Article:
For people who drive all the time, a certain creeping annoyance at other drivers is familiar and even a little satisfying. When that petty anger, reaches a certain point and begins to affect how a person is driving it turns into road rage, and that is a uniquely dangerous situation.

Road rage can be terrifying. Numerous people have been injured or killed in road rage incidents in North Carolina and elsewhere, and disturbing encounters with angry drivers are frequently posted online.

Aggressive driver or road rager?

First, it is important to distinguish the behaviors setting road rage apart from aggressive driving. According to the American Safety Council, aggressive driving encompasses a series of behaviors that can endanger others but are not necessarily intentional. For example, an aggressive driver may:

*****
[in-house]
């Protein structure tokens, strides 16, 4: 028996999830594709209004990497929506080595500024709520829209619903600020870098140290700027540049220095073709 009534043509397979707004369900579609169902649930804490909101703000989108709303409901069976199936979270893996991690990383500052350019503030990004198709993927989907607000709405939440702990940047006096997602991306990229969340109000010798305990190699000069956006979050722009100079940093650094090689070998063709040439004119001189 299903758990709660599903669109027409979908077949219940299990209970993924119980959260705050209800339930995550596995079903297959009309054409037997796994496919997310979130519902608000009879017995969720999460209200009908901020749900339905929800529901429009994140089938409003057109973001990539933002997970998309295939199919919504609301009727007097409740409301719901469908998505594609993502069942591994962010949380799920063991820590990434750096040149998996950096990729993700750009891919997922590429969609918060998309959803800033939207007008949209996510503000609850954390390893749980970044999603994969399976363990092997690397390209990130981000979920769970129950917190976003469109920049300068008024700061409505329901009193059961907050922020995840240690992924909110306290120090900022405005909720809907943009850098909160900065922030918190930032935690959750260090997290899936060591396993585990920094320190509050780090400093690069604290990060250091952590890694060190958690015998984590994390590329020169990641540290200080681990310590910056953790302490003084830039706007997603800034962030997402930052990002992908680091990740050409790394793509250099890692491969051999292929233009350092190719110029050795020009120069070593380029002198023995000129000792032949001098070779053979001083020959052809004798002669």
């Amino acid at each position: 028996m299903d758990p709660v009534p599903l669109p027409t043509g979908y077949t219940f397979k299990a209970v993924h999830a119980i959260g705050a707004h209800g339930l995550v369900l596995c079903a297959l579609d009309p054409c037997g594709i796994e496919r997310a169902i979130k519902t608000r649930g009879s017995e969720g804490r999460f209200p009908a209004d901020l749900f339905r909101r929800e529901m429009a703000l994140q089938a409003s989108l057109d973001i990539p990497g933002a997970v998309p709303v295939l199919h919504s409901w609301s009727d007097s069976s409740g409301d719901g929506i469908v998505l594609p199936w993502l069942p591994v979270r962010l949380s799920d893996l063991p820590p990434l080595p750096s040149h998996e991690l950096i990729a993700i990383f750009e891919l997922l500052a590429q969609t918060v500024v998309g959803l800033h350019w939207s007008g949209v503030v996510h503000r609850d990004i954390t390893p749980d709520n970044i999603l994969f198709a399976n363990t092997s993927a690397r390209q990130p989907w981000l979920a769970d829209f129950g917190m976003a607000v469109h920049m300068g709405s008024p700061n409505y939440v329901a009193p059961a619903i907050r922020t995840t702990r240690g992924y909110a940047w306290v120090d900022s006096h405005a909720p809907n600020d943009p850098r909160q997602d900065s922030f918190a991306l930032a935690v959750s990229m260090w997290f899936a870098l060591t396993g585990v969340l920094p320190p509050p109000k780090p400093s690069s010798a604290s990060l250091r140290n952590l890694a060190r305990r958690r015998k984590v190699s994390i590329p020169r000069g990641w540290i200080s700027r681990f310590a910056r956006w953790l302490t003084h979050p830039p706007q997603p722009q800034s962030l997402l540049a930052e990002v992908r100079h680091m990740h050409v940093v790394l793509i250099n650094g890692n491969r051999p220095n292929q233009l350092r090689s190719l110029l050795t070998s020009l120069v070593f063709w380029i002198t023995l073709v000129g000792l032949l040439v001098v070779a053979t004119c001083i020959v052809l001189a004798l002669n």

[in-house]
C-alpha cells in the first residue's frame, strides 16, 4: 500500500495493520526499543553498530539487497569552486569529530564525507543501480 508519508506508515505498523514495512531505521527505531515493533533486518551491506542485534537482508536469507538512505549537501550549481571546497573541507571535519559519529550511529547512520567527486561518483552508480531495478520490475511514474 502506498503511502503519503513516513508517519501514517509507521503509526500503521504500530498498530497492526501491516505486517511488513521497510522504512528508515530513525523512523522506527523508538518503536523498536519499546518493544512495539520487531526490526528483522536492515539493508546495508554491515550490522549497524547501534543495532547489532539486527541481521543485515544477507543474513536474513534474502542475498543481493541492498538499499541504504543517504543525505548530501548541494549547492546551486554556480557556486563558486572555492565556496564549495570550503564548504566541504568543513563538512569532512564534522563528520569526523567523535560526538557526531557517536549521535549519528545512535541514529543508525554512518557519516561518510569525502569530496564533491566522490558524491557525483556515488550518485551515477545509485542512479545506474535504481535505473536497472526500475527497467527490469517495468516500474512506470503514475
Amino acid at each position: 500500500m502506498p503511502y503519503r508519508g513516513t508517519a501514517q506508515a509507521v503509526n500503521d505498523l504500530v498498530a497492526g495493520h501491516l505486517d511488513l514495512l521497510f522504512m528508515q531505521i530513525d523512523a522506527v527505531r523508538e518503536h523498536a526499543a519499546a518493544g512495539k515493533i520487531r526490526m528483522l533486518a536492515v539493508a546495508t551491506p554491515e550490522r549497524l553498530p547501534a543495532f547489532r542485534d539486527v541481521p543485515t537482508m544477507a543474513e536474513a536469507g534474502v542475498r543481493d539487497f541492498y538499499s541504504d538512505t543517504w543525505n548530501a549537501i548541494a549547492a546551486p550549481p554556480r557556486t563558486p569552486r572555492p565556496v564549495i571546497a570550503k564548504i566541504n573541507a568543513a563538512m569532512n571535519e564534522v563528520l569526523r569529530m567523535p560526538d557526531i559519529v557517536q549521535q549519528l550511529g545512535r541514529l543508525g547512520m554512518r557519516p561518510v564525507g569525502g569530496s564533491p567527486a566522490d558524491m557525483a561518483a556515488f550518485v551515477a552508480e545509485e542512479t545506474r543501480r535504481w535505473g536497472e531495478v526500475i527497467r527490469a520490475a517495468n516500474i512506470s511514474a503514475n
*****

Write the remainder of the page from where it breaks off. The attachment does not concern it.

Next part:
• Speed
  • Tailgate
  • Cut others off
  • Honk the horn
  • Use angry gestures
  • Weave in and out of lanes

There is no question that these are unsafe driving behaviors. Road rage, however, is targeted at an individual driver. Someone engaging in road rage deliberately intends to harm his or her target. If you are a road rage target, the other driver may try to run you off the road or try to harm you in other ways.

A personal injury claim against someone who intentionally hurt you is possible under the concept of “intentional torts.” Torts are one of the basic components of civil law, as the word tort is another word for “injury,” and injury here can be physical, monetary, reputational and so on. Essentially, if someone intentionally harms you, they are not only criminally liable but possibly civilly liable as well.

The law is there to help you

Pain and suffering caused by intentional actions should be addressed. The criminal system might handle justice, but for your day to day life justice may not be enough. Filing a lawsuit against the person who hurt you, in this case, may be one way to help you get back on your feet.